The rally would suggest that the relevance of Tagore’s message is becoming clear only now. In the Seventies, the alternative to the Left was ultra-Left. We all know what the consequence was. Even the former Naxalites would have to be extraordinarily gullible to nurture any such illusion. Today, the alternative seems to be a greater consolidation of the apolitical protests. The rally and the public campaign in the Rizawnur Rahman case bear this out. But, if politics has failed us, there is no solution in sight, except a vague idea of returning power to the people. But the realization that the politics of the status quo is not acceptable any more seems to be striking root in a state that has been used to giving politics and politicians a dangerously exaggerated importance.

This disenchantment with the status quo underscores the rejection of the politics of violence, be it by the CPI(M), the Congress types, including Mamata Banerjee, or by the Naxalites of yesteryear or the Maoists of today. What the Marxists did at Nandigram is now seen to be the ultimate in violence because the ruling party and the government were partners in the crime. When Sankha Ghosh and Aparna Sen refused to join the rally if Mamata Banerjee planned to take part in it, they sent out this very message in no uncertain terms. Violence, they meant, was as unacceptable from the CPI(M) as from the Trinamul or any other political group.

It would be absurd to suggest that the rally marked the beginning of the end of politics as we know it in Bengal now or that an alternative was at hand. It would be naïve to expect the CPI(M) or its opponents to change their methods dramatically overnight. But they cannot afford to ignore the writing on the wall. For Bhattacharjee, the ultimate irony is that he won the partisan battle at Nandigram with force, but had his victory rejected by not only the villagers of Nandigram but also the people of Bengal. Even the supporters of his party would privately admit that the dubious success would cost them much more politically than the failures of the past eleven months.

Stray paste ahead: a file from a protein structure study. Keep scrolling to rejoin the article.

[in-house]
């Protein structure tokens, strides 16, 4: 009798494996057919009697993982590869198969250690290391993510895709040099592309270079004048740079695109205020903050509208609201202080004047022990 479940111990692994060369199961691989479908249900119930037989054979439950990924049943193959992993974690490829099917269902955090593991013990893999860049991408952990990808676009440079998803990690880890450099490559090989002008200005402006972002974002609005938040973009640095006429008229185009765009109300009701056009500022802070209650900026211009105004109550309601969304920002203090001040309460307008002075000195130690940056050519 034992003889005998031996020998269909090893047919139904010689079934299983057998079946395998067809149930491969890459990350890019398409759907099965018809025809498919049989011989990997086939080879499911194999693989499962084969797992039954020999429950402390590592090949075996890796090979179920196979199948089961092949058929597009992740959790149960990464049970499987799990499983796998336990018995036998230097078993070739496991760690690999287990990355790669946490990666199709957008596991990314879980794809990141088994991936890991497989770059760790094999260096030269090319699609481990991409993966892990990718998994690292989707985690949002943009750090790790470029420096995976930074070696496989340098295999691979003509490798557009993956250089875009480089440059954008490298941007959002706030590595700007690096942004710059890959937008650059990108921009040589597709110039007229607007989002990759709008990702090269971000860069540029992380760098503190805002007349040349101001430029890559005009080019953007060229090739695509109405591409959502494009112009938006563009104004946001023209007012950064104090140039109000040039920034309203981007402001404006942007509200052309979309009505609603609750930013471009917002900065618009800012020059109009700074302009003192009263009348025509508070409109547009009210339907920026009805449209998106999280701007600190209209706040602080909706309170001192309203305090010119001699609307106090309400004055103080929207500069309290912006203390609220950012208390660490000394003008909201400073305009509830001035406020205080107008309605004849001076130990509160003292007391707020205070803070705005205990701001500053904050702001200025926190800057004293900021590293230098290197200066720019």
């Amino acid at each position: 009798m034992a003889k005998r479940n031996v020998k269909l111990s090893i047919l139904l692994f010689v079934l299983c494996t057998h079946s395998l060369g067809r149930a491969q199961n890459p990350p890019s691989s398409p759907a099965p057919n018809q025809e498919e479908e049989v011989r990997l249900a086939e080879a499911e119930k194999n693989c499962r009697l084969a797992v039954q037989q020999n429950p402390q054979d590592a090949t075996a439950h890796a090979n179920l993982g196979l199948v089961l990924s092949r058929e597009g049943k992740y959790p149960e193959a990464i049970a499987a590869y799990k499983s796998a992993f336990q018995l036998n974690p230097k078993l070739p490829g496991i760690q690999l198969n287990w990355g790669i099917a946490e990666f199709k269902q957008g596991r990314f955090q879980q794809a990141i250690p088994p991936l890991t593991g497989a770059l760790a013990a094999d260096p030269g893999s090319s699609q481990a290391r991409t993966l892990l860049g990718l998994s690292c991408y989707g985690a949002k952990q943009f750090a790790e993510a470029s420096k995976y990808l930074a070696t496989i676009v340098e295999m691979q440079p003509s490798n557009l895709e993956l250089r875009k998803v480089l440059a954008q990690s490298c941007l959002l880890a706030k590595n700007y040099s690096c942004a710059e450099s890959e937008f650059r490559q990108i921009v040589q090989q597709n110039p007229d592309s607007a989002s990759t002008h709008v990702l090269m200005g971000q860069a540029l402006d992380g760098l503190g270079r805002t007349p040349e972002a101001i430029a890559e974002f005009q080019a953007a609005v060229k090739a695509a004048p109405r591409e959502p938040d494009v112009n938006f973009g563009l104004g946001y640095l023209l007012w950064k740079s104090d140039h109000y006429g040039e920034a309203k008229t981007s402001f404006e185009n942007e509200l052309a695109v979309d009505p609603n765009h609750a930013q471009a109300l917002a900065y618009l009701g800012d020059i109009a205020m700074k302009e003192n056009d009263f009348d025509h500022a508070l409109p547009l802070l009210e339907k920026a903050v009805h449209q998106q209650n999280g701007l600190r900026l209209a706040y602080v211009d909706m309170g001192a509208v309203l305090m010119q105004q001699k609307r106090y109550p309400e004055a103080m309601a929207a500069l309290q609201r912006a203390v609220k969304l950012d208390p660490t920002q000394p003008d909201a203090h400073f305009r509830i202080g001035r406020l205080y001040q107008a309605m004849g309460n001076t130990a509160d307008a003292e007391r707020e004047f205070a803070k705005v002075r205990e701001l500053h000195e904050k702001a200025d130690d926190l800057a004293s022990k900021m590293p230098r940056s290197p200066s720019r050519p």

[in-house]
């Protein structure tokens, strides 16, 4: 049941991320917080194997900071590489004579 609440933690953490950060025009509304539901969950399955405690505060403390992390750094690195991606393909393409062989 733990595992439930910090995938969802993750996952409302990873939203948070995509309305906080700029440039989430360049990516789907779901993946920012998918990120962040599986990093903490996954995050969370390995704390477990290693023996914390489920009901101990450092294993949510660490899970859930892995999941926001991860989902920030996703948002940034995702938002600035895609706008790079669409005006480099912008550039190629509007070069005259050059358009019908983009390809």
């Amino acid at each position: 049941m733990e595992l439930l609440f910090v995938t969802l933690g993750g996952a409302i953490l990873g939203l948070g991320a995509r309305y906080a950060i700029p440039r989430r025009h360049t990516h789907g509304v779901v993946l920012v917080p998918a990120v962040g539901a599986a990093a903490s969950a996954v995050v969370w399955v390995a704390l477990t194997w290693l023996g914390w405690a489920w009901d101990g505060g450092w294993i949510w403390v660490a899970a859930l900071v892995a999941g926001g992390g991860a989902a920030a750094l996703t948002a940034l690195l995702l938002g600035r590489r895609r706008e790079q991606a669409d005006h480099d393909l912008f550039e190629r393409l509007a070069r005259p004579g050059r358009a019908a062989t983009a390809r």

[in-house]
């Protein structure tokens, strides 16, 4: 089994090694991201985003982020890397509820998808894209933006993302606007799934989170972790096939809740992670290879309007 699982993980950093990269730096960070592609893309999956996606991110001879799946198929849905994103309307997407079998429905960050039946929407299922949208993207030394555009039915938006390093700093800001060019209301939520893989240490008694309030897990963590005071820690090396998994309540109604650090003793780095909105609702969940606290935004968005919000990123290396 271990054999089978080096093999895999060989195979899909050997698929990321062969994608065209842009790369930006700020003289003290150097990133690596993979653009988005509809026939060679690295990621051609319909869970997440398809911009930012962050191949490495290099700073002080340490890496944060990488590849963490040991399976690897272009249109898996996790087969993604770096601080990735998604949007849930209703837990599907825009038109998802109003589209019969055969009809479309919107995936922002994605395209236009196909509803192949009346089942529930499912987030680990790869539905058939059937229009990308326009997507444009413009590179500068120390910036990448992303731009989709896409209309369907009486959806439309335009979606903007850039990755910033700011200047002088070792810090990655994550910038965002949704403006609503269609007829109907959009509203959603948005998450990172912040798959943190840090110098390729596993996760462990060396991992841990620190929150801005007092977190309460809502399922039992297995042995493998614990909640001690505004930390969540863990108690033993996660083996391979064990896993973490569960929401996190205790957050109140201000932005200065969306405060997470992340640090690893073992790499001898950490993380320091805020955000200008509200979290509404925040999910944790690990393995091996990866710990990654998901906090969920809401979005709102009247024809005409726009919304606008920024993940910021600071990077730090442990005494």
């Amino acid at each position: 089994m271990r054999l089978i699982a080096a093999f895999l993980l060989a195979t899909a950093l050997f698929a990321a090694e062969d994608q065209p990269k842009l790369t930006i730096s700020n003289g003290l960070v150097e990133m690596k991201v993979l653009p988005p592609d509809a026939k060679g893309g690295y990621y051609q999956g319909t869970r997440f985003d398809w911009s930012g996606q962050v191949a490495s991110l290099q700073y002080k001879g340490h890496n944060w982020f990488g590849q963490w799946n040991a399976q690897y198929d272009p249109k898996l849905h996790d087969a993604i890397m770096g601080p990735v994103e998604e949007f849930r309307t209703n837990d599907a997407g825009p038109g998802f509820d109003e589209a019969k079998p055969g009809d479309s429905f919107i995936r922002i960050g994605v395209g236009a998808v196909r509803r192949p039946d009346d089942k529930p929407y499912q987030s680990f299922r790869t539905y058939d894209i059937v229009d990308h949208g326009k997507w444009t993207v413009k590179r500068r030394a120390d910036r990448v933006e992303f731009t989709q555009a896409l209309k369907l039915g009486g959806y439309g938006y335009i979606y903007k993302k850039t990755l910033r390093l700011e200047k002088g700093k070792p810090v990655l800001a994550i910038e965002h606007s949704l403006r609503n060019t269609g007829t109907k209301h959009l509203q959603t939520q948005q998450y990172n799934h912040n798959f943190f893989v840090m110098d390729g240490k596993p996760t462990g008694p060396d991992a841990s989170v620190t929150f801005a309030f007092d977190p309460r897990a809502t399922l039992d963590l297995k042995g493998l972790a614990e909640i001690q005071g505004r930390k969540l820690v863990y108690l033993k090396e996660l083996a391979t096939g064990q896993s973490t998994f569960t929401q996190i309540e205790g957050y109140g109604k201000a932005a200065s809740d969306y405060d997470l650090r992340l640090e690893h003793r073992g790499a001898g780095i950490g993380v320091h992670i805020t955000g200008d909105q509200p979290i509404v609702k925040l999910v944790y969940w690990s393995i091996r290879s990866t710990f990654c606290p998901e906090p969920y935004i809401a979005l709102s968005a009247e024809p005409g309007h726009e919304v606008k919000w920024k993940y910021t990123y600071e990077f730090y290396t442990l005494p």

But then, anger at the CPI(M) and its betrayal is one thing. Building up a credible alternative that will have answers to the problems of governance and of Bengal’s economic revival, is a very different matter. The Naxalites or their many avatars in the radical Left have been Bengal’s worst problems and cannot therefore offer any solutions. The attempt to form the alternative to the CPI(M) can best be sought along apolitical lines. The political parties would be there, of course, but the agenda for them needs to be increasingly set by the apolitical conscience and action of the people. It looks like a tall order in a state — and a country — where politics has long become the last resort for people who are far worse than scoundrels.

That, at least, was the new will of the people of Bengal that the rally — and the candlelight campaigns for Rizwanur Rahman before it — expressed and celebrated.

I had confirmation of this mood and the message as I was walking back to work from the rally. Returning from it, a former Naxalite activist, who retired from his college lecturer’s job last year, struck up a conversation. He was hopeful that the rally had inspired a different kind of fight against the CPI(M). “But the only way for the fight is through the ballot, not with bullets,” he said, almost to himself.

I returned home that evening with two simple messages from the rally. One, Bengal at last perhaps wants an alternative to the CPI(M). Two, the search for it cannot end in a return to the Seventies.